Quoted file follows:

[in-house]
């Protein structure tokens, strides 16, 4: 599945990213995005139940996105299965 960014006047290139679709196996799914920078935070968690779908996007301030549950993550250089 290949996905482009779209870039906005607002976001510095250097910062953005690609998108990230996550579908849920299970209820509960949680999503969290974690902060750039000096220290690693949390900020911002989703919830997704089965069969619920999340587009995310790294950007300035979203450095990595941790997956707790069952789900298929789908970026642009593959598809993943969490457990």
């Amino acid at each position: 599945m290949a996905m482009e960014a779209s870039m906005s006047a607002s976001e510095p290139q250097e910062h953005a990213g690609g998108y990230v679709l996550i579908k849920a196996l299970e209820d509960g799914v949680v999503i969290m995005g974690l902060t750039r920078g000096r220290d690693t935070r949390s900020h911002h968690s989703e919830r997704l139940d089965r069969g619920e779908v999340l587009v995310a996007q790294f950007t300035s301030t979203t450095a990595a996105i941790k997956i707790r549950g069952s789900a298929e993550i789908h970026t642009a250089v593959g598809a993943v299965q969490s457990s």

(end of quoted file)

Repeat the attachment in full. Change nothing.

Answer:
[in-house]
């Protein structure tokens, strides 16, 4: 599945990213995005139940996105299965 960014006047290139679709196996799914920078935070968690779908996007301030549950993550250089 290949996905482009779209870039906005607002976001510095250097910062953005690609998108990230996550579908849920299970209820509960949680999503969290974690902060750039000096220290690693949390900020911002989703919830997704089965069969619920999340587009995310790294950007300035979203450095990595941790997956707790069952789900298929789908970026642009593959598809993943969490457990």
């Amino acid at each position: 599945m290949a996905m482009e960014a779209s870039m906005s006047a607002s976001e510095p290139q250097e910062h953005a990213g690609g998108y990230v679709l996550i579908k849920a196996l299970e209820d509960g799914v949680v999503i969290m995005g974690l902060t750039r920078g000096r220290d690693t935070r949390s900020h911002h968690s989703e919830r997704l139940d089965r069969g619920e779908v999340l587009v995310a996007q790294f950007t300035s301030t979203t450095a990595a996105i941790k997956i707790r549950g069952s789900a298929e993550i789908h970026t642009a250089v593959g598809a993943v299965q969490s457990s």